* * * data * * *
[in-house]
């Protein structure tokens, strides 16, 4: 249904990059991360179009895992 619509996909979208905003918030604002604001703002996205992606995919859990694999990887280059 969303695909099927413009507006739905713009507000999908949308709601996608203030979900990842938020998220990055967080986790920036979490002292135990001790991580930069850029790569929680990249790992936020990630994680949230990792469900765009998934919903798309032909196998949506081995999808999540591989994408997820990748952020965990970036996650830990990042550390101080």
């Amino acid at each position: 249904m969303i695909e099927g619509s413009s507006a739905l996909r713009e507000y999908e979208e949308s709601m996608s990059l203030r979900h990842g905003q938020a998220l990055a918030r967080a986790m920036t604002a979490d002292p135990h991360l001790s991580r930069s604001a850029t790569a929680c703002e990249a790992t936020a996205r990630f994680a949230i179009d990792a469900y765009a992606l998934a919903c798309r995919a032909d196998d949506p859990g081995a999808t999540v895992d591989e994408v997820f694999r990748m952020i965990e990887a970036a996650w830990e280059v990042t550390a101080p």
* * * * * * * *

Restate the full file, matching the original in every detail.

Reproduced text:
[in-house]
């Protein structure tokens, strides 16, 4: 249904990059991360179009895992 619509996909979208905003918030604002604001703002996205992606995919859990694999990887280059 969303695909099927413009507006739905713009507000999908949308709601996608203030979900990842938020998220990055967080986790920036979490002292135990001790991580930069850029790569929680990249790992936020990630994680949230990792469900765009998934919903798309032909196998949506081995999808999540591989994408997820990748952020965990970036996650830990990042550390101080």
């Amino acid at each position: 249904m969303i695909e099927g619509s413009s507006a739905l996909r713009e507000y999908e979208e949308s709601m996608s990059l203030r979900h990842g905003q938020a998220l990055a918030r967080a986790m920036t604002a979490d002292p135990h991360l001790s991580r930069s604001a850029t790569a929680c703002e990249a790992t936020a996205r990630f994680a949230i179009d990792a469900y765009a992606l998934a919903c798309r995919a032909d196998d949506p859990g081995a999808t999540v895992d591989e994408v997820f694999r990748m952020i965990e990887a970036a996650w830990e280059v990042t550390a101080p």